When your kidneys fail, dialysis is your hope for a better future. But affording dialysis can be a tricky ordeal because Medicare, which all dialysis patients are required to have as their primary provider after 30 months, only covers 80% of the treatment costs.

For me, paying the other 20% was hard because, as someone under the age of 65, I had to pay high premiums for my supplemental plan. Unfortunately, paying for the coverage that saves patients’ lives is about to become even more difficult.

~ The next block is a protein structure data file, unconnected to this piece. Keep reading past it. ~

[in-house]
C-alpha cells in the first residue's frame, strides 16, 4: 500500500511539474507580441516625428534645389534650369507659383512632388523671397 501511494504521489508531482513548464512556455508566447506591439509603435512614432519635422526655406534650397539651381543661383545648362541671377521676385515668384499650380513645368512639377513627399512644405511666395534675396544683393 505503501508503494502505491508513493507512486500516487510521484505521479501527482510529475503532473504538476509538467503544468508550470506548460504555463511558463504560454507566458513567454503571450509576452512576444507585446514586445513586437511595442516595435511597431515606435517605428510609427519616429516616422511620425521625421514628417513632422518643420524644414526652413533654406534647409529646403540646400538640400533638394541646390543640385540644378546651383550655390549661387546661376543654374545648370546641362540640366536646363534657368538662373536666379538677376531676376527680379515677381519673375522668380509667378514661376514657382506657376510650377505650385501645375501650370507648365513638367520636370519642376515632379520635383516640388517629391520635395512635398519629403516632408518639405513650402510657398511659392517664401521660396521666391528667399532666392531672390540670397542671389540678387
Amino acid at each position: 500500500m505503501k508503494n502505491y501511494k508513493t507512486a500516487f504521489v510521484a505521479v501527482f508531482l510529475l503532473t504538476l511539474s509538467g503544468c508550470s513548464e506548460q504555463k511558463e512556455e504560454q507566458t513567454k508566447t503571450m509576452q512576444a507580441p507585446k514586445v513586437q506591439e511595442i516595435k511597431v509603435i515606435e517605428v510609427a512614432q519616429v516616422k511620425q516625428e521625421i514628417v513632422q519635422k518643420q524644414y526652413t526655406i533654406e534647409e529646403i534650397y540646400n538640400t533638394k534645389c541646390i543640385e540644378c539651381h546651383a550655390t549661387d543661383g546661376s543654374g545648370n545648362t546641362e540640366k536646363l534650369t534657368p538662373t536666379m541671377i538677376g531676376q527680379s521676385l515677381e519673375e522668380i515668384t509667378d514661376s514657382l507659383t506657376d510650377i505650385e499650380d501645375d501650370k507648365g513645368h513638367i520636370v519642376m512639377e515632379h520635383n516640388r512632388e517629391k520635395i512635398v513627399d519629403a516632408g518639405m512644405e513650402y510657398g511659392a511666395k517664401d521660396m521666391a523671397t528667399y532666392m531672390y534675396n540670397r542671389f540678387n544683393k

The Supreme Court decided that private insurance companies no longer have to provide full coverage for dialysis treatments when previously they had to maintain coverage for up to 30 months before a patient transitioned to Medicare. This means new dialysis patients with private plans could see their coverage dwindle when they need it most.

As someone who serves as a mentor to other patients, I’ve seen firsthand how this will impact people’s lives and health. Put simply, it would be a disaster. Congress must stand with dialysis patients and introduce a bill clarifying the law and ensuring that the private coverage some patients rely on doesn’t evaporate once they start dialysis.

Shawn Manley, Detroit, Michigan